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NIH Policy Zerhouni's RoadMap to Turbo Charge the National Institutes of Health

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NIH chief Elias Zerhouni has a new plan that should be good news for researchers prone to pitching unconventional ideas and those working in interdisciplinary systems biology teams. The NIH Roadmap for Medical Research, to be funded with $2.1 billion over the next five years — $130 million of that in FY 2004 — includes more than two dozen new initiatives under three main themes: New Pathways to Discovery, Research Teams of the Future, and Re-engineering the Clinical Research Enterprise.

The roadmap, which comes just two months after the Institute of Medicine issued a report recommending a restructuring of NIH, aims to fill in major gaps in biomedical research that no single agency can tackle alone, according to Zerhouni. He stresses that he wants to see the stringency and scrutiny of the peer-review process applied to the entire NIH portfolio. More than 300 biomedical experts in academia, industry, government, and the public had input into the plan.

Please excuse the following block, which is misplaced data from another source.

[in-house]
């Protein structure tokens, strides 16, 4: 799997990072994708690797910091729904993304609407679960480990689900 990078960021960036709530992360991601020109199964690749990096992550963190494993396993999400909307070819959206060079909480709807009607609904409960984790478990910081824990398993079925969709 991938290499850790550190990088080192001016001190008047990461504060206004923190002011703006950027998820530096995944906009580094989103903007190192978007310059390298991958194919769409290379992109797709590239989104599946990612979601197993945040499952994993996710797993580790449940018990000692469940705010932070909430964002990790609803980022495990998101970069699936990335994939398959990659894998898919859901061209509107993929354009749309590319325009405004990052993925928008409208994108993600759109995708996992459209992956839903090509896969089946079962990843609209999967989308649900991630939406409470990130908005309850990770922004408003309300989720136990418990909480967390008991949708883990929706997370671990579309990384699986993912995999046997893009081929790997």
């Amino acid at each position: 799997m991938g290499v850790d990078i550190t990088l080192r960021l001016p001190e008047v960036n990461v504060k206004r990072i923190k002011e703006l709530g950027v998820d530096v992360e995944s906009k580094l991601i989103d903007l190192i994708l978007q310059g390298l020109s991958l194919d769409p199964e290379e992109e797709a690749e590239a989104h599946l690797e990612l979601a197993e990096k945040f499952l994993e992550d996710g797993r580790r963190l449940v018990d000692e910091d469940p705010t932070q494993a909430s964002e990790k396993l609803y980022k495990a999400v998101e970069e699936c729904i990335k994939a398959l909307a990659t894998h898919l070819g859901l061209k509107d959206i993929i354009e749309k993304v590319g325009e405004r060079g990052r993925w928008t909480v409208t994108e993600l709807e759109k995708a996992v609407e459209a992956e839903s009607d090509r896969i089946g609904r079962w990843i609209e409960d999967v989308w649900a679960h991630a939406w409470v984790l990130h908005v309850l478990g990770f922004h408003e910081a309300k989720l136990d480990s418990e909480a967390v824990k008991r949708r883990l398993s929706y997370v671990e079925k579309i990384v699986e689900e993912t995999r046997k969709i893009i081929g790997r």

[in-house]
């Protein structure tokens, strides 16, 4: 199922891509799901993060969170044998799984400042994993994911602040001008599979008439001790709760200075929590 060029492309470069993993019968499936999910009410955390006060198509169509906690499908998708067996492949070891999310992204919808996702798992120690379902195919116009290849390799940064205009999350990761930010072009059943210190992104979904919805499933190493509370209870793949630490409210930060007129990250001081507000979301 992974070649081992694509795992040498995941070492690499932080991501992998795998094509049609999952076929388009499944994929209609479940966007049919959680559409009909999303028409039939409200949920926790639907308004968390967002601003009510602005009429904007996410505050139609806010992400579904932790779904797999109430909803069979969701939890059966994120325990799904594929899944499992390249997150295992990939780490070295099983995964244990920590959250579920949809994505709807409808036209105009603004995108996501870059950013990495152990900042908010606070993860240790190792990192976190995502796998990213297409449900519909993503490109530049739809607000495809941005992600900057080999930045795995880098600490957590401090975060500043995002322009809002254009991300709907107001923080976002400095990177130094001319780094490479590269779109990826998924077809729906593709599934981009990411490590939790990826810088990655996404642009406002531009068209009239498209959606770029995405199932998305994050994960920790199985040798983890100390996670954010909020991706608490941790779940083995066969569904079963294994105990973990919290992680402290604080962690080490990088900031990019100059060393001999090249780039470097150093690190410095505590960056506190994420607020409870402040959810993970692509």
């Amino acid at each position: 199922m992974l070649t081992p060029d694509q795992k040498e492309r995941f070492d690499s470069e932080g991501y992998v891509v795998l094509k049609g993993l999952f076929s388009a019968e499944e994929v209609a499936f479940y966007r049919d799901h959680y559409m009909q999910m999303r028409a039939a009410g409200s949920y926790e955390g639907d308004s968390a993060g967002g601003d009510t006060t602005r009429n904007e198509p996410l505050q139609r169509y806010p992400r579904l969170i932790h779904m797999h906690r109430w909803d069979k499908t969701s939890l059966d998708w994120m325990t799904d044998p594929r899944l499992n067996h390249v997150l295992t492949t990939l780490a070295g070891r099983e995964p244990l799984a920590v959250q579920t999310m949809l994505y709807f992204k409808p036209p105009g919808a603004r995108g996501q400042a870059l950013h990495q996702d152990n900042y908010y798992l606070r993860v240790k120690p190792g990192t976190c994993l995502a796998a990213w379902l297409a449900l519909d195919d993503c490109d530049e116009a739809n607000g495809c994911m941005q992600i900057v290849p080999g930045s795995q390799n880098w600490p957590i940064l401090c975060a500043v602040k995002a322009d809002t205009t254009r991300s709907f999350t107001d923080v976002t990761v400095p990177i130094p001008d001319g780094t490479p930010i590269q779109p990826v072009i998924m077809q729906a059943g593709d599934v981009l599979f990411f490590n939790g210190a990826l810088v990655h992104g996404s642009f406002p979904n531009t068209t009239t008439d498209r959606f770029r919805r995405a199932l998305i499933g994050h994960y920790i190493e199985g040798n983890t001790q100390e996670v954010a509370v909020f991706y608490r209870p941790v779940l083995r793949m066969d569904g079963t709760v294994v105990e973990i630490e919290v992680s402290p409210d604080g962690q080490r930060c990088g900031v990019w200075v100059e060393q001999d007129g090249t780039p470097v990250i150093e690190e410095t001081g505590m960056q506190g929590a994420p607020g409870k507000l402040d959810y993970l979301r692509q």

NHGRI director Francis Collins says of the new initiative, “We love this stuff.” Collins’ agency’s own five-year plans includes goals that he says “were outside our ability to do alone, and we needed broad cross-institute collaboration” to achieve.

Specifically, grouped under the theme of New Pathways to Discovery are Bioinformatics and Computational Biology, Structural Biology, Building Blocks and Pathways, Molecular Libraries and Molecular Imaging, and Nanomedicine. Among resources the agency speaks about developing are an improved computational infrastructure for biomedical research, libraries of chemical molecules, new molecular and cellular imaging tools, and nano-scale technology devices for viewing and interacting with basic life processes.

In addition, the plan creates the new position “director’s liaison for public-private partnership,” and sets aside funds specifically for high-risk research. Those research awards will be made in amounts of $500,000 per year for five-year periods. Collins says that this initiative comes in response to the peer-review process, which favors lower-risk research. “We haven’t served innovators well,” he says.

Additional conventional research funding opportunities will exist in four main areas: metabolomics technology development, exploratory centers for interdisciplinary research, national technology centers for networks and pathways, and national centers for biomedical computing. Some initiatives will be funded right away. Other areas, including interdisciplinary research centers, will receive planning grants for the first few years, according to Collins.

— Adrienne J. Burke

 

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